Policy-based routing is evil? Discuss.

Michael Smith mksmith at mac.com
Mon Nov 25 07:43:54 UTC 2013

On Nov 24, 2013, at 10:36 PM, Eugeniu Patrascu <eugen at imacandi.net> wrote:

> On Fri, Oct 11, 2013 at 8:27 PM, William Waites <wwaites at tardis.ed.ac.uk>wrote:
>> I'm having a discussion with a small network in a part of the world
>> where bandwidth is scarce and multiple DSL lines are often used for
>> upstream links. The topic is policy-based routing, which is being
>> described as "load balancing" where end-user traffic is assigned to a
>> line according to source address.
>> In my opinion the main problems with this are:
>>  - It's brittle, when a line fails, traffic doesn't re-route
> You can always know what IPs are on the other end of the link, add static
> routes for them to make sure they're reachable and based on ping results
> use the link or not. It works fairly well if 1-2 minutes of downtime is not
> an issue. I've done this using Linux and a bash script and it worked to
> balance traffic across two links with up/down detection. iproute2 does
> wonders.
Or you could run FreeBSD with PF and ifstated and it would be an almost instantaneous failover.

>>  - None of the usual debugging tools work properly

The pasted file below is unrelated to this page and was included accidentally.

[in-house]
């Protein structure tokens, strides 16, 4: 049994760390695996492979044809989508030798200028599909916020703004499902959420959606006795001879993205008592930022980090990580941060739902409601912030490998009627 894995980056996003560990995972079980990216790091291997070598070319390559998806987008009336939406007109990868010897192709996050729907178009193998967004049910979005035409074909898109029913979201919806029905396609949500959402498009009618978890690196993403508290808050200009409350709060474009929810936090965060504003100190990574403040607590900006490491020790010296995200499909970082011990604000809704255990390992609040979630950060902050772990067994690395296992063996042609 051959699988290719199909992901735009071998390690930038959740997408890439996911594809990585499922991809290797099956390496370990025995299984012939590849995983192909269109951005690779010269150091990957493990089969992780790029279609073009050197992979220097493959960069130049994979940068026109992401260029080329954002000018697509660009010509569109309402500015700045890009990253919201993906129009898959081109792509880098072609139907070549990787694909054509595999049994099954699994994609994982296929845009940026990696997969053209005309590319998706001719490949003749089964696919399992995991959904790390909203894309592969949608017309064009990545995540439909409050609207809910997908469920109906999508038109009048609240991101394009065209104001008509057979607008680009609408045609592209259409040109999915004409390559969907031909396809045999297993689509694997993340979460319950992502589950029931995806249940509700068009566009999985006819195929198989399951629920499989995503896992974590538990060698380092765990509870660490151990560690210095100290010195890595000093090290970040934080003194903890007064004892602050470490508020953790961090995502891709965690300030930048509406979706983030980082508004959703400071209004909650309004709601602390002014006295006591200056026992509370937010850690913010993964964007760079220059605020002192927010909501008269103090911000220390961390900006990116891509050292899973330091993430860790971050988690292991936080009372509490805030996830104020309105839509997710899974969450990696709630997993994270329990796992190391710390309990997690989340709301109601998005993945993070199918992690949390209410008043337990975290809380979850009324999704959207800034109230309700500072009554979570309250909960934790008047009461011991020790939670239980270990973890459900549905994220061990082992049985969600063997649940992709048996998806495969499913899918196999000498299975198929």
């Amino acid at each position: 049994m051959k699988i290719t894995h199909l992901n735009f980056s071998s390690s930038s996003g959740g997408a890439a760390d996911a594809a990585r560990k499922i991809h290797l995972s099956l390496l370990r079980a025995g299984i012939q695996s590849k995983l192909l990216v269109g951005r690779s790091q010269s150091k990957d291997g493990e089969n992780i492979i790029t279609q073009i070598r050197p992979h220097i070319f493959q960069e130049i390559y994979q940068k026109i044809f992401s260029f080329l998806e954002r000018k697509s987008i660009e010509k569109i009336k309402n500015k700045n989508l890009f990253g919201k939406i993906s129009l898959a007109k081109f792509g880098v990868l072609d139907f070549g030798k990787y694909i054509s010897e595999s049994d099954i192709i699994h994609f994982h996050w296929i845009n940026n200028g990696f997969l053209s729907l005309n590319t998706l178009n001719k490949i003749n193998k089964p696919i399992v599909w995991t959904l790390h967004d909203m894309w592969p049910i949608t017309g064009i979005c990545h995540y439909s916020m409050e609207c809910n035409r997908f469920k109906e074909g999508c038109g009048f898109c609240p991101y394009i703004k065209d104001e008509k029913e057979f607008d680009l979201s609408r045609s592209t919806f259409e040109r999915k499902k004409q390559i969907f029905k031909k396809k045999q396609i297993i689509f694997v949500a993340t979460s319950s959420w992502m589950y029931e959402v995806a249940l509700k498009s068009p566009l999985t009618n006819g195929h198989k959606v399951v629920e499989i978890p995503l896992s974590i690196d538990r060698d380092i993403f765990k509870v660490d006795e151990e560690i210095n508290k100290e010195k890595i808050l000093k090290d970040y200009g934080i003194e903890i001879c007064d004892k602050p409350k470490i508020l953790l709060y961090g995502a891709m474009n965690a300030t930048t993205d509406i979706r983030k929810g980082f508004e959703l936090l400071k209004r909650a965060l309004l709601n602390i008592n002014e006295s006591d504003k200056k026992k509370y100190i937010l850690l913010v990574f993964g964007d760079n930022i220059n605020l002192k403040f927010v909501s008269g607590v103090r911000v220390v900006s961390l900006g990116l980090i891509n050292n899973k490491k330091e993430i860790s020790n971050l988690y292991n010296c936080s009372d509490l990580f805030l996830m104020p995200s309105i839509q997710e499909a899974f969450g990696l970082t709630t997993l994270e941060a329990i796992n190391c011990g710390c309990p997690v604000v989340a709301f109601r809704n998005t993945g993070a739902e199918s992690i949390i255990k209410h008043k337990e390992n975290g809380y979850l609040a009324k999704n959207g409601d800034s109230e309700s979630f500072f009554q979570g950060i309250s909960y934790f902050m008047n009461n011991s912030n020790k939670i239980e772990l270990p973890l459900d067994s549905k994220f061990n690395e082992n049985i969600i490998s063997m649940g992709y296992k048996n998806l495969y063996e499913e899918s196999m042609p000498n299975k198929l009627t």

> As long as you don't have asymmetric routing in place, debugging will be
> the same. Even so, you can (at least on Linux) do a "tcpdump -i any" and
> see what goes in/out of your box :)
Asymmetric routing is a fact of life and is fairly common.

>>  - Adding a new user is complicated because it has to be done in (at
>>    least) two places
> I agree it's not scaleable, but for when all you have are DSL lines or low
> capacity lines over which you cannot run an IGP, you'll have make it work
> with what you have :)
>> But I'm having a distinct lack of success locating rants and diatribes
>> or even well-reasoned articles supporting this opinion.
> I would go for the "right tools for the right job" idea and say that PBR in
> the case you're mentioning of a valid use and probably the most effective
> way of doing business for them.
> Also take into consideration that in many parts of the world, the effort of
> configuring and maintaining a setup like this fall in the the day to day
> job of one or several network admins. Also, most of the time is cheaper to
> hire more people than go and buy let's say professional networking
> equipment.

Hmm, really?  The professional networking equipment required for this type of thing would be in the ~10k new and significantly cheaper used.  That's not a lot of salary.


More information about the NANOG mailing list